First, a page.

I’ve tied in a series of stories about our Science department and their secret identities (the League of SuperScientists), several songs (El Progreso by Roberto Carlos is my favorite), articles from Econoticias.com and have danced around field trips, assemblies and the like. One level watched

The Tale of Desperaux (the hero theme AND the upcoming food theme) and the other group is about to see Fern Gully. The creation of the book has been a input then output activity (but that is another post…) So now we have a bulletin board full of books to read about a Superhero, a Supervillian and an adventure. And the theme continues: Earth matters….so treat it right andnever give up!!

Now here comes marking period number four. My original plan was for Food!! I figured that this was a topic sure to hold their attention even as the sun appeared. And it will…it would…but let’s see what develops…nothing has really played out as I originally planned so far…so I know that there are still unexpected and wonderful things ahead for the last few weeks.

And then there is that underlying and every-emerging theme: Never Give Up. I’m not seeing the food connection right now but I’m sure that it will come. Now how has that theme become a planning tool?

1. Vocab and structures:

a. Verb phrases like these: try to_______, should________, must_________, has to_______, refuse to _______________, plan to_____________, realize that___________,stop ___________ing, ___________again, able to overcome, has just survived, etc..

b. Adverbial phrases like this: without stopping, without a doubt, with courage, with hope, carefully, Un/fortunately, without knowing the reason, upon arriving at the scene, according to the victim, etc.

c. Key vocabulary like this: challenge, goal, decision, development, leader, partner, skill, ability, achievement/accomplishment, support, let go, change, surrender, vanquish, conquer, etc..

2. Material choice:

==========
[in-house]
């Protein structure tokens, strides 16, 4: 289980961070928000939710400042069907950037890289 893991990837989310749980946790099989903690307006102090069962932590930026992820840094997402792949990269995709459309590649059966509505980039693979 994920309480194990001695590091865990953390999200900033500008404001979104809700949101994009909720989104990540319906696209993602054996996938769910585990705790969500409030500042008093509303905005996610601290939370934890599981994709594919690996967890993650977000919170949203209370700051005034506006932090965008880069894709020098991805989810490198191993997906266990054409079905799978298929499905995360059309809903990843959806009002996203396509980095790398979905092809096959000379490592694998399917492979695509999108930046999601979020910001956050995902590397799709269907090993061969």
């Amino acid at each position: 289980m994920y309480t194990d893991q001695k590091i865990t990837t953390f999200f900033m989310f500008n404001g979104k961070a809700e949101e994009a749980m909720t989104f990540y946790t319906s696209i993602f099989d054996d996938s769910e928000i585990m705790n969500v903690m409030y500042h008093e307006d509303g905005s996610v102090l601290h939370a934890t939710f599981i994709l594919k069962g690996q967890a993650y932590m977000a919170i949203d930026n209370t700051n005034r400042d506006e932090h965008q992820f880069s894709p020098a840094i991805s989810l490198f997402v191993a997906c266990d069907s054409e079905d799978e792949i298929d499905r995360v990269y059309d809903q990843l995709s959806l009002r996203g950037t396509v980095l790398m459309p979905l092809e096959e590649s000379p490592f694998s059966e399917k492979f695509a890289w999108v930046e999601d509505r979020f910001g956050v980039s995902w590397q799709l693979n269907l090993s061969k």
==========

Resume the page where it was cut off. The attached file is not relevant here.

When I see a video, hear a song, read an article, choose a book etc. I keep the Never Give Up theme in mind. How does this connect? What lessons does it hold for students?

3. History and Culture:

There is so much out there to choose from. Having a theme has really helped me to narrow in on pieces that fit the theme. It makes the art/music/event more memorable for the students. The bishop did not believe at first that Juan Diego had actually spoken with The Virgen. Why would Frida Kahlo paint so many self-portraits? Why did Justo pursue a career singing to students? How can immigrants overcome prejudice? How many different tunnels did the Chileans try to drill?

4. Grammar goals:

Depending on your needs, there are many, many ways to go here (if you need to do that for your district, yourself, your students): I’ve spent a lot of time this year working with the past tenses….we have used so many stories! There have been repeated opportunities to use the future and conditional tenses…and it naturally leads to use of the subjunctive as well. Many of the“focus” verbs have reflexive forms so students have gotten a lot of practice in that regard as well.

Now I just have to keep the theme in mind as we roll towards the end of the year!!! Never Give Up!!

With love,
Laurie